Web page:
More scientific fraud uncovered


Yet another case of fraud in science has come to light

A highly cited 1997 paper on transcription—coupled repair was retracted by Science this week, after coauthor Steven Leadon, formerly of the University of North Carolina, was found guilty by a university committee of fabricating and falsifying data.

The research, which had been cited 227 times, reported evidence for one of the two prevalent hypotheses explaining the molecular correlates of Cockayne syndrome, a disorder that leads to death in early childhood.

The suggestion is that one of the underlying causes of Cockayne syndrome is the cell's inability to perform transcription—coupled repair of oxidative damage, according to first author Priscilla Cooper of the Lawrence Berkeley National Laboratory. The alternative hypothesis states that the proteins involved in transcription—coupled repair are also important for efficient basal transcription in the absence of any kind of DNA damage.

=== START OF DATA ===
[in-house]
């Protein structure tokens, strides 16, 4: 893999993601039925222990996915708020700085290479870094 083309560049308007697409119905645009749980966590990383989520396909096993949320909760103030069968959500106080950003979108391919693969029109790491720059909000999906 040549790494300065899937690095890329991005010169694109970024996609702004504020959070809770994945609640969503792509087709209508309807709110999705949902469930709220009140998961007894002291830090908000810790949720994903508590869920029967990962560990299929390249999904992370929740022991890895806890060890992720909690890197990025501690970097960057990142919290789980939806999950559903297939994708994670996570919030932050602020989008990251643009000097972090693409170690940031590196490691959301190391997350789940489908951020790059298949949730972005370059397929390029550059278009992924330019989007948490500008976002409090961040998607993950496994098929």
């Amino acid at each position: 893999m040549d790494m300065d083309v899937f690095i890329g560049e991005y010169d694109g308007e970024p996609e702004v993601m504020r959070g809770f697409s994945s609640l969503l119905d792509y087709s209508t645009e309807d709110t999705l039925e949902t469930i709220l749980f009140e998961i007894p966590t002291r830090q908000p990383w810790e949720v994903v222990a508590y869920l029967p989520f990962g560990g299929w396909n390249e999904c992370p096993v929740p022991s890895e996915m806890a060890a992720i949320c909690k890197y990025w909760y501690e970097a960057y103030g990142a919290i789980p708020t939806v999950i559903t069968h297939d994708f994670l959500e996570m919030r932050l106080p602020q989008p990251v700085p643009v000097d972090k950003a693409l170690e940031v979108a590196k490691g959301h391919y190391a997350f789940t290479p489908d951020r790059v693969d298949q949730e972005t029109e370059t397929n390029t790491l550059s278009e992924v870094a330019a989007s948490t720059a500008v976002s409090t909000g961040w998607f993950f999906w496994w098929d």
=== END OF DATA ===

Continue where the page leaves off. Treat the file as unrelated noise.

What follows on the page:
Fraud in science has serious consequences, but so does fraud in other areas of academic research, such as history or sociology. The notorious case of Michael Bellesiles could easily have led to the adoption of gun control law based on false premises. The United States Supreme Court based its school desgregation decison in Brown v. Board of Education partially on sociological studies which have now been questioned.

Human nature being what it is, and the financial stakes in certain reserach results being what they are, fraud is an ever—present possibility in academic research. The situation is aggravated by the increasing contempt many in the academy have adopted toward the general public and by the increasing fragmentation among the disciplines, with scholars unwilling to critique others outside their narrow specialty.

Perhaps it is time to consider applying the sanction of law to academic fraud in the same manner it is applied to financial fraud.

Thomas Lifson   6 18 05